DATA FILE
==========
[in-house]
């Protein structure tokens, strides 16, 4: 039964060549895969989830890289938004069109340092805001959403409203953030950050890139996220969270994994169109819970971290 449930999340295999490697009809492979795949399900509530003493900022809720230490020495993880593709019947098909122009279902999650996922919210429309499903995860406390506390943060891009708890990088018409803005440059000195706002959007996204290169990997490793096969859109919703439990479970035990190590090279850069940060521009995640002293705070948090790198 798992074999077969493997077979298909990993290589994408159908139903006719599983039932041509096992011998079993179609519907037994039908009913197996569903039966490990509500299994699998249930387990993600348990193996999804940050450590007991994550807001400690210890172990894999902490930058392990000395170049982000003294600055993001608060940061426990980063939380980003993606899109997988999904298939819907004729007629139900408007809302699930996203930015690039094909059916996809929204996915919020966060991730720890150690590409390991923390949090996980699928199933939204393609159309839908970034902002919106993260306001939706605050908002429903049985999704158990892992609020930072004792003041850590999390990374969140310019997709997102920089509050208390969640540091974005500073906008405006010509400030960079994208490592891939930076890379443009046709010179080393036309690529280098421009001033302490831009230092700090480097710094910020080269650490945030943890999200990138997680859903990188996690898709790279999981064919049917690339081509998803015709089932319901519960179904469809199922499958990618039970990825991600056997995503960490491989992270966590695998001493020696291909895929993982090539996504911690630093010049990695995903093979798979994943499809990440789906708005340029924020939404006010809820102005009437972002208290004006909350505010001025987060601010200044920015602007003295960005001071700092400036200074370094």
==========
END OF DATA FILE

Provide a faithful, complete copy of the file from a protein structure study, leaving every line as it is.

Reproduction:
[in-house]
């Protein structure tokens, strides 16, 4: 039964060549895969989830890289938004069109340092805001959403409203953030950050890139996220969270994994169109819970971290 449930999340295999490697009809492979795949399900509530003493900022809720230490020495993880593709019947098909122009279902999650996922919210429309499903995860406390506390943060891009708890990088018409803005440059000195706002959007996204290169990997490793096969859109919703439990479970035990190590090279850069940060521009995640002293705070948090790198 798992074999077969493997077979298909990993290589994408159908139903006719599983039932041509096992011998079993179609519907037994039908009913197996569903039966490990509500299994699998249930387990993600348990193996999804940050450590007991994550807001400690210890172990894999902490930058392990000395170049982000003294600055993001608060940061426990980063939380980003993606899109997988999904298939819907004729007629139900408007809302699930996203930015690039094909059916996809929204996915919020966060991730720890150690590409390991923390949090996980699928199933939204393609159309839908970034902002919106993260306001939706605050908002429903049985999704158990892992609020930072004792003041850590999390990374969140310019997709997102920089509050208390969640540091974005500073906008405006010509400030960079994208490592891939930076890379443009046709010179080393036309690529280098421009001033302490831009230092700090480097710094910020080269650490945030943890999200990138997680859903990188996690898709790279999981064919049917690339081509998803015709089932319901519960179904469809199922499958990618039970990825991600056997995503960490491989992270966590695998001493020696291909895929993982090539996504911690630093010049990695995903093979798979994943499809990440789906708005340029924020939404006010809820102005009437972002208290004006909350505010001025987060601010200044920015602007003295960005001071700092400036200074370094």